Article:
By Jonn Merrill
When the words “open world game” are mentioned to gamers, many games come to mind. The sprawling landscapes of Skyrim filled with fantastical beasts and creatures, to the desolate wastelands of Fallout 4. The one thing that can be agreed upon is that they incite adventure. However, there is one game series that takes the concept of a freely-explorable open world and brings a completely different spin on the genre.
Instead of running across a field on a grand quest or riding a horse into battle, the Forza Horizon series focuses on open-ended car racing. While not necessarily the first game series to host an open world game based on racing, the Forza Horizon series revolutionized the idea. The idea was simple, take the detailed car models, physics, and gameplay from the mainline Forza Motorsport series and place them in an open world.
This simple idea turned into a completely separate franchise, starting with Forza Horizon’s release in late 2012, and continuing with Forza Horizon 2, released in late 2014. Both of these games received high ratings from gaming sites, like IGN, which gave both games a nine out of ten. Recently, though, the latest addition to the series was released, Forza Horizon 3. But how does the game hold up to its predecessors?
Forza Motorsport’s website states that “In Forza Horizon 3, [you can] explore the Land Down Under, along with more than 350 of the world’s greatest cars and trucks.” So as one might expect, the game is extremely solid to begin with. The graphics and gameplay from Forza Motorsport 6 carry over to this game, making it easy to pick up for returning players. The game is even easy to pick up for newbies like Alex Koch, a sophomore Mechanical Engineering major, who said that “[He is] not normally a fan of car games, but this game, with [its] open world and ridiculous customizability really appeal[s] to [him]. As with previous games, customizability is a big factor, too. Players are not only able to tune and upgrade their cars to their fancy, but they are also able to create custom “vinyl layers”, or designs, for their cars’ paint jobs. Perhaps the reason why the game is so enjoyable is best explained by Sophomore Mechanical Engineering major Joshua Rodrigues, who says that racing games “allow.. one to experiment with many situations in which [they] could never experience in real life.” Despite these good merits, however, Forza Horizon 3 is not without its faults.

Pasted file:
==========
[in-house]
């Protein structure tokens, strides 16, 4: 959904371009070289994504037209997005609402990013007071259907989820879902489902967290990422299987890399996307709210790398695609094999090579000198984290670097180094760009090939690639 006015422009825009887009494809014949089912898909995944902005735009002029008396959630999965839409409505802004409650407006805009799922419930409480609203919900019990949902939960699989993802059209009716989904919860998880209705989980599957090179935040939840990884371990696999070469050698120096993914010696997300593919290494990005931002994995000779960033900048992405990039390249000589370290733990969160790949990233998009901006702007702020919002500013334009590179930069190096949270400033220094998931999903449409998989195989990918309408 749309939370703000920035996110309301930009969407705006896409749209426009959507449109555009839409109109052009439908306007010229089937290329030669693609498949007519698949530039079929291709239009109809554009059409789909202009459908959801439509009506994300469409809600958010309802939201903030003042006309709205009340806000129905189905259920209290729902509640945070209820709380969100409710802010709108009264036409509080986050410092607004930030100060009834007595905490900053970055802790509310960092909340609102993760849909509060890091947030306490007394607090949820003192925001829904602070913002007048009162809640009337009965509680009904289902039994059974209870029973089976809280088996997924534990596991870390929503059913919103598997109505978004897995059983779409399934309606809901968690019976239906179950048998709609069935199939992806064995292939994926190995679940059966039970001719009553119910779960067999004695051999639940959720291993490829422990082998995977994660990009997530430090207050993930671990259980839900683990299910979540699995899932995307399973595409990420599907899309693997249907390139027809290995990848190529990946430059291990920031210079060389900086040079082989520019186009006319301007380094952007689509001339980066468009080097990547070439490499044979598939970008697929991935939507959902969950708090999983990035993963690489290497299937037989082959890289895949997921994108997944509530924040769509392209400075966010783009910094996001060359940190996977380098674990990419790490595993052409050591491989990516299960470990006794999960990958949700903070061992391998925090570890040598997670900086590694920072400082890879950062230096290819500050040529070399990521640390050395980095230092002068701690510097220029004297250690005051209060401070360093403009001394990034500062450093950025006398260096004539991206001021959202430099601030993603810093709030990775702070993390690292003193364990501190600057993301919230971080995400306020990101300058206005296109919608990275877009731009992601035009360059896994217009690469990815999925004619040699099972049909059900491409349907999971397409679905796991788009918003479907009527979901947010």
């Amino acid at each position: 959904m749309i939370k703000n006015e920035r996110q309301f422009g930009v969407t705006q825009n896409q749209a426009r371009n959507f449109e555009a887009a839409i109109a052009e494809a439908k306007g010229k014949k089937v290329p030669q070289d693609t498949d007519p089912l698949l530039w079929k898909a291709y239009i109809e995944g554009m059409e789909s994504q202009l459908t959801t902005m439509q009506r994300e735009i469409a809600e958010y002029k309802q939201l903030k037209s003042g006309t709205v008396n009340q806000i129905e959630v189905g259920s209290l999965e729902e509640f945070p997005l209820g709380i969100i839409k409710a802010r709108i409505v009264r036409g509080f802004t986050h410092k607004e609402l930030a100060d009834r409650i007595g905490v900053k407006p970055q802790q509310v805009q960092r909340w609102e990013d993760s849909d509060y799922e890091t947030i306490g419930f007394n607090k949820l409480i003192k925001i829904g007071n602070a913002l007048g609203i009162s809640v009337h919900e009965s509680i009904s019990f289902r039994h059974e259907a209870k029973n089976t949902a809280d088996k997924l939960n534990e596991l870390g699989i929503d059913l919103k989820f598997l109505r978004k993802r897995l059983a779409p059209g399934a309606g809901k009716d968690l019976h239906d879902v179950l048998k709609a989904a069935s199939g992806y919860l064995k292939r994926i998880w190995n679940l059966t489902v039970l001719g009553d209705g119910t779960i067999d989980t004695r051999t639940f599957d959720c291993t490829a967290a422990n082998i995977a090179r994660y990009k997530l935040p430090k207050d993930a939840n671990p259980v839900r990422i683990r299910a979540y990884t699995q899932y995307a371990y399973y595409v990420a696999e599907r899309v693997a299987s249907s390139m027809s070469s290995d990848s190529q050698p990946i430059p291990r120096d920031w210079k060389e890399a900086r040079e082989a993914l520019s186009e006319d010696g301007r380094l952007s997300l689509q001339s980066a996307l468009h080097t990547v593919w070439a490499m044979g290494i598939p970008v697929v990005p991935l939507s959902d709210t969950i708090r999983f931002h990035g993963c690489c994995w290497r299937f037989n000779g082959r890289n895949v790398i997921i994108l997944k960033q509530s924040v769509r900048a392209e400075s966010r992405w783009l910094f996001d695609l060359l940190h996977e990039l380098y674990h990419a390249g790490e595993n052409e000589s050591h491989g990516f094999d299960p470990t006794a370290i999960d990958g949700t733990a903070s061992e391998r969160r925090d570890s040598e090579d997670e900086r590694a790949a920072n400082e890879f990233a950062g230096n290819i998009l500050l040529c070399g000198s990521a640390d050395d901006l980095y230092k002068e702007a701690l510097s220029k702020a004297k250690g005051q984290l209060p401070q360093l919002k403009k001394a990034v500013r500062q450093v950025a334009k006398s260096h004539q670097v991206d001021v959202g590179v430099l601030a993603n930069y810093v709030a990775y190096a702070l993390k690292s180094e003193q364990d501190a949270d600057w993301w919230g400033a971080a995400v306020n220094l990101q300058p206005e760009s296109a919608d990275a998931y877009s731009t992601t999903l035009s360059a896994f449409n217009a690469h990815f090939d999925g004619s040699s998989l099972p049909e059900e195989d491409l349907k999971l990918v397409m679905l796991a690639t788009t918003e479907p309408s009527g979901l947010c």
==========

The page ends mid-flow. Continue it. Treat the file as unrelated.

Forza Horizon 3 suffers from the issues that plague all modern open world games like glitches and map errors, with examples like driving a car on a freeway and hitting invisible wall, resulting in a lost race. The menu system of the game is also not as good as it could be. Navigating it can be tricky at times and some features of the game were completely hidden from me for a while as a result. The game is also not the longest one, either. The “story” of the game can be completed in a weekend and after that, the races get a bit repetitious.
This does not mean that the game is bad by any means, but it does have its flaws as all games do. If you are a fan of racing games or a fan of exploring an intricate open game world, I highly recommend you pick this game up. Forza Horizon 3 is out now and is available on the Xbox one and PC platforms.